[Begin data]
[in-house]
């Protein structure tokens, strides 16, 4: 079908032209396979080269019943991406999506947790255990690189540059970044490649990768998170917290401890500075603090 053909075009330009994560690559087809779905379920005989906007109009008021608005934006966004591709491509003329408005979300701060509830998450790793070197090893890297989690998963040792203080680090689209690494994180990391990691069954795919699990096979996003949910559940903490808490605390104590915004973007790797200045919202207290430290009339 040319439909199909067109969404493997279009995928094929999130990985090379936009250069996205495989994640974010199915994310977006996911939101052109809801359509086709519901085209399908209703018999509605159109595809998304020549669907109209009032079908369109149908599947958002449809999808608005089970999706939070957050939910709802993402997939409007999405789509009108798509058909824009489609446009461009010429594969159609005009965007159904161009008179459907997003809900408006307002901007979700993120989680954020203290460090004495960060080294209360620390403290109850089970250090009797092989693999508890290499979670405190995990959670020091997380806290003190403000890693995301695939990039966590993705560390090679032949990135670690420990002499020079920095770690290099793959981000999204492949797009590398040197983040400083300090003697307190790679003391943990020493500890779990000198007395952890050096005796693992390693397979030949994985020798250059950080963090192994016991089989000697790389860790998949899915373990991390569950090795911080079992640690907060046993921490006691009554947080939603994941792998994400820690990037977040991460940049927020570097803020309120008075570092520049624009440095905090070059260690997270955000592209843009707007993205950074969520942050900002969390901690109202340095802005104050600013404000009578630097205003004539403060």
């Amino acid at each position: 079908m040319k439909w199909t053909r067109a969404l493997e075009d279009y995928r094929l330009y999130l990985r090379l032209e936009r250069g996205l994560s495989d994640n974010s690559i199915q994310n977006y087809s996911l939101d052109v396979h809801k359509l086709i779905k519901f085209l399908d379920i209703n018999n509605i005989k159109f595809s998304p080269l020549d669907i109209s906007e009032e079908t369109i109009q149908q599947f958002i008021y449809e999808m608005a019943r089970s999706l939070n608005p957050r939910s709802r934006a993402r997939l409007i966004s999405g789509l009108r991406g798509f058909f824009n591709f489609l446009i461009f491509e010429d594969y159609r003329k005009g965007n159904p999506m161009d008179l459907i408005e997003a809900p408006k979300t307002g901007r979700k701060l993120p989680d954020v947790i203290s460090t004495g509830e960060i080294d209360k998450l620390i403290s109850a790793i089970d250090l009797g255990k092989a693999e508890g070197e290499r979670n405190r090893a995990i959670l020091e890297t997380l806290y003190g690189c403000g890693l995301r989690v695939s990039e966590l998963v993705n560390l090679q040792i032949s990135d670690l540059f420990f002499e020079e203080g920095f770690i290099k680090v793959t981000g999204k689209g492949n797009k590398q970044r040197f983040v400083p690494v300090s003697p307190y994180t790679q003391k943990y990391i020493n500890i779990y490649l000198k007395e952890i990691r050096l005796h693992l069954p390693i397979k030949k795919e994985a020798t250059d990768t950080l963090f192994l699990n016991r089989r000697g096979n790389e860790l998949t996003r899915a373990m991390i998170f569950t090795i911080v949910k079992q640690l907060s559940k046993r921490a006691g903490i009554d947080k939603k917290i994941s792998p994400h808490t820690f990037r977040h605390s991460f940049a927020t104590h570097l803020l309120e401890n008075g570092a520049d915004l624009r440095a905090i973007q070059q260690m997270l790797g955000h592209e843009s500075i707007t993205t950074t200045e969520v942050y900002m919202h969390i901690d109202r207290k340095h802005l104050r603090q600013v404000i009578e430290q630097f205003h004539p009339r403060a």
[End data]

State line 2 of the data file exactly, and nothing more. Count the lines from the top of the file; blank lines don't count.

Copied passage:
């Protein structure tokens, strides 16, 4: 079908032209396979080269019943991406999506947790255990690189540059970044490649990768998170917290401890500075603090 053909075009330009994560690559087809779905379920005989906007109009008021608005934006966004591709491509003329408005979300701060509830998450790793070197090893890297989690998963040792203080680090689209690494994180990391990691069954795919699990096979996003949910559940903490808490605390104590915004973007790797200045919202207290430290009339 040319439909199909067109969404493997279009995928094929999130990985090379936009250069996205495989994640974010199915994310977006996911939101052109809801359509086709519901085209399908209703018999509605159109595809998304020549669907109209009032079908369109149908599947958002449809999808608005089970999706939070957050939910709802993402997939409007999405789509009108798509058909824009489609446009461009010429594969159609005009965007159904161009008179459907997003809900408006307002901007979700993120989680954020203290460090004495960060080294209360620390403290109850089970250090009797092989693999508890290499979670405190995990959670020091997380806290003190403000890693995301695939990039966590993705560390090679032949990135670690420990002499020079920095770690290099793959981000999204492949797009590398040197983040400083300090003697307190790679003391943990020493500890779990000198007395952890050096005796693992390693397979030949994985020798250059950080963090192994016991089989000697790389860790998949899915373990991390569950090795911080079992640690907060046993921490006691009554947080939603994941792998994400820690990037977040991460940049927020570097803020309120008075570092520049624009440095905090070059260690997270955000592209843009707007993205950074969520942050900002969390901690109202340095802005104050600013404000009578630097205003004539403060």